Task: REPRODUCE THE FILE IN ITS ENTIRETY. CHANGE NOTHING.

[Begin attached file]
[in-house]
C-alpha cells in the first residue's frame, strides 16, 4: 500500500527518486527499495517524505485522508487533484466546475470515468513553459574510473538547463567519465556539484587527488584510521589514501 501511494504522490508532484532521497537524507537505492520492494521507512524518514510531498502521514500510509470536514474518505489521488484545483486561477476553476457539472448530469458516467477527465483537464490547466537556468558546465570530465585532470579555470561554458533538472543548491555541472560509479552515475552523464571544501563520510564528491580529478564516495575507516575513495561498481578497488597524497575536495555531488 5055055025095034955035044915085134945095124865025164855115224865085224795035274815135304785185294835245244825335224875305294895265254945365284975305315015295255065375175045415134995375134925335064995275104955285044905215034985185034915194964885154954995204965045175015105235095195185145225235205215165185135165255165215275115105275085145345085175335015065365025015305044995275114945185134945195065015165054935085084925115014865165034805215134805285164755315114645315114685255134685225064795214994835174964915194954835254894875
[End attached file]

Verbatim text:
[in-house]
C-alpha cells in the first residue's frame, strides 16, 4: 500500500527518486527499495517524505485522508487533484466546475470515468513553459574510473538547463567519465556539484587527488584510521589514501 501511494504522490508532484532521497537524507537505492520492494521507512524518514510531498502521514500510509470536514474518505489521488484545483486561477476553476457539472448530469458516467477527465483537464490547466537556468558546465570530465585532470579555470561554458533538472543548491555541472560509479552515475552523464571544501563520510564528491580529478564516495575507516575513495561498481578497488597524497575536495555531488 5055055025095034955035044915085134945095124865025164855115224865085224795035274815135304785185294835245244825335224875305294895265254945365284975305315015295255065375175045415134995375134925335064995275104955285044905215034985185034915194964885154954995204965045175015105235095195185145225235205215165185135165255165215275115105275085145345085175335015065365025015305044995275114945185134945195065015165054935085084925115014865165034805215134805285164755315114645315114685255134685225064795214994835174964915194954835254894875